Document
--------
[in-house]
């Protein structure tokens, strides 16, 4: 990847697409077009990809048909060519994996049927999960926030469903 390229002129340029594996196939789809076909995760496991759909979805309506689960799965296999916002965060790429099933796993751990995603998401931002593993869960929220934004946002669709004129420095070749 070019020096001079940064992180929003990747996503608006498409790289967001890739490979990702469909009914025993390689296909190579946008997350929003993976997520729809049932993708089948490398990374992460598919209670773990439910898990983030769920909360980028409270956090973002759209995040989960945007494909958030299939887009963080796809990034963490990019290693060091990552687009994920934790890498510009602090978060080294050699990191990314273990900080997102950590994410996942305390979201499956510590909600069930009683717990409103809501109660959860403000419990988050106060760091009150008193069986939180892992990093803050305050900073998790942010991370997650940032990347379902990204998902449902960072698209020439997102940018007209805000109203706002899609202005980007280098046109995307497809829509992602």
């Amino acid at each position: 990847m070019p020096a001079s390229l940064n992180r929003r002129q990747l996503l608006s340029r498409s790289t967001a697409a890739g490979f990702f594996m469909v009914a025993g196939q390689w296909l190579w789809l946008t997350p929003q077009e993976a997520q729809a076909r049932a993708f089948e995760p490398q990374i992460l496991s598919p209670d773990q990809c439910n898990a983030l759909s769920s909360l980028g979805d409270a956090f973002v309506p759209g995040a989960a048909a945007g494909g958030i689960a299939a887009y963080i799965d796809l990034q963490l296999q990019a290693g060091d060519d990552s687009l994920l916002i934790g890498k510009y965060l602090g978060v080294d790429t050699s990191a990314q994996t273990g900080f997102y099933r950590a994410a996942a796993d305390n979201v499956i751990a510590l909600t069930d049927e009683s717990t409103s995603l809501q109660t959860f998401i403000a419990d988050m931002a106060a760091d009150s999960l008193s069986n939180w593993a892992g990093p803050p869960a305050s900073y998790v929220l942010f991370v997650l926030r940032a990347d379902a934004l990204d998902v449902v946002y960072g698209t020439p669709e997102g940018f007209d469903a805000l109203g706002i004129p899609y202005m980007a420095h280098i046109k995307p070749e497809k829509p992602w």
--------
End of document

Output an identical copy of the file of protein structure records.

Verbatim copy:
[in-house]
């Protein structure tokens, strides 16, 4: 990847697409077009990809048909060519994996049927999960926030469903 390229002129340029594996196939789809076909995760496991759909979805309506689960799965296999916002965060790429099933796993751990995603998401931002593993869960929220934004946002669709004129420095070749 070019020096001079940064992180929003990747996503608006498409790289967001890739490979990702469909009914025993390689296909190579946008997350929003993976997520729809049932993708089948490398990374992460598919209670773990439910898990983030769920909360980028409270956090973002759209995040989960945007494909958030299939887009963080796809990034963490990019290693060091990552687009994920934790890498510009602090978060080294050699990191990314273990900080997102950590994410996942305390979201499956510590909600069930009683717990409103809501109660959860403000419990988050106060760091009150008193069986939180892992990093803050305050900073998790942010991370997650940032990347379902990204998902449902960072698209020439997102940018007209805000109203706002899609202005980007280098046109995307497809829509992602």
């Amino acid at each position: 990847m070019p020096a001079s390229l940064n992180r929003r002129q990747l996503l608006s340029r498409s790289t967001a697409a890739g490979f990702f594996m469909v009914a025993g196939q390689w296909l190579w789809l946008t997350p929003q077009e993976a997520q729809a076909r049932a993708f089948e995760p490398q990374i992460l496991s598919p209670d773990q990809c439910n898990a983030l759909s769920s909360l980028g979805d409270a956090f973002v309506p759209g995040a989960a048909a945007g494909g958030i689960a299939a887009y963080i799965d796809l990034q963490l296999q990019a290693g060091d060519d990552s687009l994920l916002i934790g890498k510009y965060l602090g978060v080294d790429t050699s990191a990314q994996t273990g900080f997102y099933r950590a994410a996942a796993d305390n979201v499956i751990a510590l909600t069930d049927e009683s717990t409103s995603l809501q109660t959860f998401i403000a419990d988050m931002a106060a760091d009150s999960l008193s069986n939180w593993a892992g990093p803050p869960a305050s900073y998790v929220l942010f991370v997650l926030r940032a990347d379902a934004l990204d998902v449902v946002y960072g698209t020439p669709e997102g940018f007209d469903a805000l109203g706002i004129p899609y202005m980007a420095h280098i046109k995307p070749e497809k829509p992602w």